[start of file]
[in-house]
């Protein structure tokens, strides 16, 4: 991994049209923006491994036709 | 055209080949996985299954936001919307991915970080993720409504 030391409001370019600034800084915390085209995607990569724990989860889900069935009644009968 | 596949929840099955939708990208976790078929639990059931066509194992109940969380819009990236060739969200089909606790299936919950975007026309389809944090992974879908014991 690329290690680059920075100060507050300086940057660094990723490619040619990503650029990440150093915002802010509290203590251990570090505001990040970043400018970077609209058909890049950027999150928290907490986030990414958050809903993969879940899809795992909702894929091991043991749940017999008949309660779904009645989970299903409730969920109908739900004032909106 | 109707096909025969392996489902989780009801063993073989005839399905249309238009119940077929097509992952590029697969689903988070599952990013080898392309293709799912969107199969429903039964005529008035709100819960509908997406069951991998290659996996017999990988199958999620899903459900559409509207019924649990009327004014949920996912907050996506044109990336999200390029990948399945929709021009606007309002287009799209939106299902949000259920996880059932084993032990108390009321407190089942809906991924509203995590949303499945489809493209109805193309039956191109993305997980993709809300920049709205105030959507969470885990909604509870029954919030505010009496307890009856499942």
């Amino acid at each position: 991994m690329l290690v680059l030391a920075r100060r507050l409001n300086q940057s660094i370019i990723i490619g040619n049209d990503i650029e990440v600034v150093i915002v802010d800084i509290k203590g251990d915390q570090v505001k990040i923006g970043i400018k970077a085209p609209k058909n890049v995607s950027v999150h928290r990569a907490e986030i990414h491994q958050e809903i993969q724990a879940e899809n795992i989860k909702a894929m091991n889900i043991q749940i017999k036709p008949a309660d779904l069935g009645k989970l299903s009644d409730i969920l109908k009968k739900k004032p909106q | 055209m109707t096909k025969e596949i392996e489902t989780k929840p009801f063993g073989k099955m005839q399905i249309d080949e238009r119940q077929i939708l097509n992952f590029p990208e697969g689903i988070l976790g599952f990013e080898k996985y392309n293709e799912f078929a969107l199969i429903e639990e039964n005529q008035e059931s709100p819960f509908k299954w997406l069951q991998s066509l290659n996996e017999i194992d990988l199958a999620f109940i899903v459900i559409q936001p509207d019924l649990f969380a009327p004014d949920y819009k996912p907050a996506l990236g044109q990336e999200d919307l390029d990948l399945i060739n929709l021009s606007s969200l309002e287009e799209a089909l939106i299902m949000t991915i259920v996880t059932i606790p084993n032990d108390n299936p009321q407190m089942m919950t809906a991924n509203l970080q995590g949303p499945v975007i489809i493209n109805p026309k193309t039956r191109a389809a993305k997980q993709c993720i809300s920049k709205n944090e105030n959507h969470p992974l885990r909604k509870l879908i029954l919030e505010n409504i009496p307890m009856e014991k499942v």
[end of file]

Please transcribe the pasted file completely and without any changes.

[in-house]
């Protein structure tokens, strides 16, 4: 991994049209923006491994036709 | 055209080949996985299954936001919307991915970080993720409504 030391409001370019600034800084915390085209995607990569724990989860889900069935009644009968 | 596949929840099955939708990208976790078929639990059931066509194992109940969380819009990236060739969200089909606790299936919950975007026309389809944090992974879908014991 690329290690680059920075100060507050300086940057660094990723490619040619990503650029990440150093915002802010509290203590251990570090505001990040970043400018970077609209058909890049950027999150928290907490986030990414958050809903993969879940899809795992909702894929091991043991749940017999008949309660779904009645989970299903409730969920109908739900004032909106 | 109707096909025969392996489902989780009801063993073989005839399905249309238009119940077929097509992952590029697969689903988070599952990013080898392309293709799912969107199969429903039964005529008035709100819960509908997406069951991998290659996996017999990988199958999620899903459900559409509207019924649990009327004014949920996912907050996506044109990336999200390029990948399945929709021009606007309002287009799209939106299902949000259920996880059932084993032990108390009321407190089942809906991924509203995590949303499945489809493209109805193309039956191109993305997980993709809300920049709205105030959507969470885990909604509870029954919030505010009496307890009856499942």
């Amino acid at each position: 991994m690329l290690v680059l030391a920075r100060r507050l409001n300086q940057s660094i370019i990723i490619g040619n049209d990503i650029e990440v600034v150093i915002v802010d800084i509290k203590g251990d915390q570090v505001k990040i923006g970043i400018k970077a085209p609209k058909n890049v995607s950027v999150h928290r990569a907490e986030i990414h491994q958050e809903i993969q724990a879940e899809n795992i989860k909702a894929m091991n889900i043991q749940i017999k036709p008949a309660d779904l069935g009645k989970l299903s009644d409730i969920l109908k009968k739900k004032p909106q | 055209m109707t096909k025969e596949i392996e489902t989780k929840p009801f063993g073989k099955m005839q399905i249309d080949e238009r119940q077929i939708l097509n992952f590029p990208e697969g689903i988070l976790g599952f990013e080898k996985y392309n293709e799912f078929a969107l199969i429903e639990e039964n005529q008035e059931s709100p819960f509908k299954w997406l069951q991998s066509l290659n996996e017999i194992d990988l199958a999620f109940i899903v459900i559409q936001p509207d019924l649990f969380a009327p004014d949920y819009k996912p907050a996506l990236g044109q990336e999200d919307l390029d990948l399945i060739n929709l021009s606007s969200l309002e287009e799209a089909l939106i299902m949000t991915i259920v996880t059932i606790p084993n032990d108390n299936p009321q407190m089942m919950t809906a991924n509203l970080q995590g949303p499945v975007i489809i493209n109805p026309k193309t039956r191109a389809a993305k997980q993709c993720i809300s920049k709205n944090e105030n959507h969470p992974l885990r909604k509870l879908i029954l919030e505010n409504i009496p307890m009856e014991k499942v």